Note: the model is the personal contribution. The infrastructure: data acquisition, data uploads, error functions, and plots are welcome to be created collectively and shared.

Topics of the lab works (Fall)

  • Autoregressive forecasting – Singular Structure Analysis
  • Spatial-time forecasting – Tensor Decomposition
  • Signal decoding – Projection to Latent Space
  • Continuous-time forecasting – Neural Differential Equations

Discussion and collaboration

Exam and grading

Four lab works within deadlines and the exam on topics with problems and discussion. Each lab gives 2pt, and the exam gives 2pt, so 2*4+2=10.

Terminology and notation

  1. Feature selection in Katrutsa A.M., Strijov V.V. 2017. Comprehensive study of feature selection methods to solve multicollinearity problem according to evaluation criteria // Expert Systems with Applications DOI
  2. Tensor decomposition in in Motrenko A.P., Strijov V.V. 2018. Multi-way feature selection for ECoG-based brain-computer interface // Expert Systems with Applications DOI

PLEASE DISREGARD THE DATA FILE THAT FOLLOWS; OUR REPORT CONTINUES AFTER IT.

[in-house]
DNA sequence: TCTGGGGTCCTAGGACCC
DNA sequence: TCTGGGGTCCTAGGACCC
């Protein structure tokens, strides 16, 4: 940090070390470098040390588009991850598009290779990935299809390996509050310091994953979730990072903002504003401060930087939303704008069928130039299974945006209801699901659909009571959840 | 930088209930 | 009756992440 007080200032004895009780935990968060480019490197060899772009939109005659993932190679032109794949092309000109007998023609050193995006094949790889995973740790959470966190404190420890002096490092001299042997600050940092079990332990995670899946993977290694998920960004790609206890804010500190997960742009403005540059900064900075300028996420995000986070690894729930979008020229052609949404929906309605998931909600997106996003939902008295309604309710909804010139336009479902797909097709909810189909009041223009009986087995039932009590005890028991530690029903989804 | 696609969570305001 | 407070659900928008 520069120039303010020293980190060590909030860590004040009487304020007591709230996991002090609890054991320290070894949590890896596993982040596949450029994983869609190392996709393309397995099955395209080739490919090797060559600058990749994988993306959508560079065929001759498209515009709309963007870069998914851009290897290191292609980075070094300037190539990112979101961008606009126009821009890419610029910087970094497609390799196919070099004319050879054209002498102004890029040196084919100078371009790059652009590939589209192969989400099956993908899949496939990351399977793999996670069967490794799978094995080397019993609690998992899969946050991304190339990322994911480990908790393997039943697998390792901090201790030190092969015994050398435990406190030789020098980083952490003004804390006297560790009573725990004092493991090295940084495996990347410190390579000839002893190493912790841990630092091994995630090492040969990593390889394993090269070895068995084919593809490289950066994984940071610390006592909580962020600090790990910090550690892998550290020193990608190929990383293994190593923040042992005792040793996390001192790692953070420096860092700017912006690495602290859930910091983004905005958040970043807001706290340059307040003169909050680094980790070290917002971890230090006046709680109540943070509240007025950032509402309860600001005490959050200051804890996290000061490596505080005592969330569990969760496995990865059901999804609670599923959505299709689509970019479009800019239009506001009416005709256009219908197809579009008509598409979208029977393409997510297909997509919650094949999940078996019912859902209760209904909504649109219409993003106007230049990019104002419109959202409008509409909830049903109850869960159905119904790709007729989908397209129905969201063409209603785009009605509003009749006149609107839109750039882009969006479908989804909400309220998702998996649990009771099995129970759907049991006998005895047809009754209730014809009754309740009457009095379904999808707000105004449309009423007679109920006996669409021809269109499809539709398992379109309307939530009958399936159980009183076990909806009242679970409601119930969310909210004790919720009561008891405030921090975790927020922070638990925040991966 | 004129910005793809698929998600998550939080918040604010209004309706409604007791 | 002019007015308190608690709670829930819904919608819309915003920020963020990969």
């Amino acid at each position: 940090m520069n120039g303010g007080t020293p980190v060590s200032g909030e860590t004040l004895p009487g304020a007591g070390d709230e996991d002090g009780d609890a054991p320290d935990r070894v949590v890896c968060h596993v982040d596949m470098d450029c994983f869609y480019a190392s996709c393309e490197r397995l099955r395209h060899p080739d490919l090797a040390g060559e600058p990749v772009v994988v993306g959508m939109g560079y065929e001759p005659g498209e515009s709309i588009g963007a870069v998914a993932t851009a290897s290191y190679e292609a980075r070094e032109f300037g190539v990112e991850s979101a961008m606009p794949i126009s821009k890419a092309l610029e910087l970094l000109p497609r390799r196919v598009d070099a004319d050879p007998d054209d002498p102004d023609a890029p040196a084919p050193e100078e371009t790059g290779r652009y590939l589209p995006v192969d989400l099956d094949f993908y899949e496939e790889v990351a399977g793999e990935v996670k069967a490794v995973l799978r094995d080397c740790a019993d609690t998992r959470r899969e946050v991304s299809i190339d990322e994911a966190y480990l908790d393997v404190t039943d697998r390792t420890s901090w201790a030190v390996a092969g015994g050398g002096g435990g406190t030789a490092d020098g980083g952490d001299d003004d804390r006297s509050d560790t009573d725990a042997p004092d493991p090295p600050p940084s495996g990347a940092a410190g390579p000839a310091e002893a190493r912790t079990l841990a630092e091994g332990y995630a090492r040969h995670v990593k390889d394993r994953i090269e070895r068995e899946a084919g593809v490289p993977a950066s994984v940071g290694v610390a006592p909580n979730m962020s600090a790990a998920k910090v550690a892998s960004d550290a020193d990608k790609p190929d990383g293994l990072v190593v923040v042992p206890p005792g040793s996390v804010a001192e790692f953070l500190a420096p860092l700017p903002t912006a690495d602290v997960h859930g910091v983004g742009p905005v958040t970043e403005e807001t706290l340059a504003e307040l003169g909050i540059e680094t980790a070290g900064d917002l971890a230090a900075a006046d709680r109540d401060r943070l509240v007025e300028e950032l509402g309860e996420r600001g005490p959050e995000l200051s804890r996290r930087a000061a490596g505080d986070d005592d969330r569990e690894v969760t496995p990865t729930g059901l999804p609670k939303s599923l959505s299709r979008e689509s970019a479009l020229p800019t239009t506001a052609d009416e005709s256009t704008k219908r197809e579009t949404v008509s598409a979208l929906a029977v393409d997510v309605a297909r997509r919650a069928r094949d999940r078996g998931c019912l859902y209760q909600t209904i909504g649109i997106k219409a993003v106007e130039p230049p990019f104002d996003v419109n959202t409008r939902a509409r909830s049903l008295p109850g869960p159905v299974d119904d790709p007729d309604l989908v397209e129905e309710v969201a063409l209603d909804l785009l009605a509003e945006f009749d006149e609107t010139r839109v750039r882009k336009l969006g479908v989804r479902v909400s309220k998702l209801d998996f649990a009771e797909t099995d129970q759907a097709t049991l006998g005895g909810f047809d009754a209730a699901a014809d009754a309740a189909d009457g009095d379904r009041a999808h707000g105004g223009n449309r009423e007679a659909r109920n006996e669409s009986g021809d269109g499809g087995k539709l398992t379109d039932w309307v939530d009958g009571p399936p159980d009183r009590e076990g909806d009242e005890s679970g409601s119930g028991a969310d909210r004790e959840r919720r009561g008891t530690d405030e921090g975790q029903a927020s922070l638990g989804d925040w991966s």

3. Signal decoding in R.V.IsachenkoV.V.Strijov. 2022. Quadratic programming feature selection for multicorrelated signal decoding with partial least squares // Expert Systems with Applications DOI
  4. Forecasting schedule and horizon in Uvarov N.D. et al. 2018. Selecting the Superpositioning of Models // Computational Mathematics and Cybernetics DOI



  • Energy forecasting example
  • Regression
  • Linear model
  • Model selection call
  • Forecasting protocol
  • Error functions
  • Singular spectrum analysis
  • SSA forecasting
  • Forecasting protocols and verification (before AR)
  • Autoregression
  • Singular values decomposition (PCA, AE, Kar-Lo)
  • QPFS model selection
  • Auto, cross-correlation, cointegration
  • Diagrams for ML and PLS
  • Projection to latent space and relation to PCA, canonical-correlation analysis
  • PLS-QPFS model selection
  • Higher-order SSA
  • Tensor decomposition
  • Tensor model selection
  • Granger causality test
  • Convergent cross mapping
  • HOCCM to invent
  • Taken’s theorem
  • ResNet, Neural ODE
  • Adjoint and back-propagation
  • Flows and forecasting


  • Space state models
  • S4, Hippo, SaShiMi models
  • RNN, LSTM, attention, transformer models
  • Neural PDE, Lagrangian, Hamiltonian nns.
  • Directional regression
  • Harmonic functions
  • Phase extraction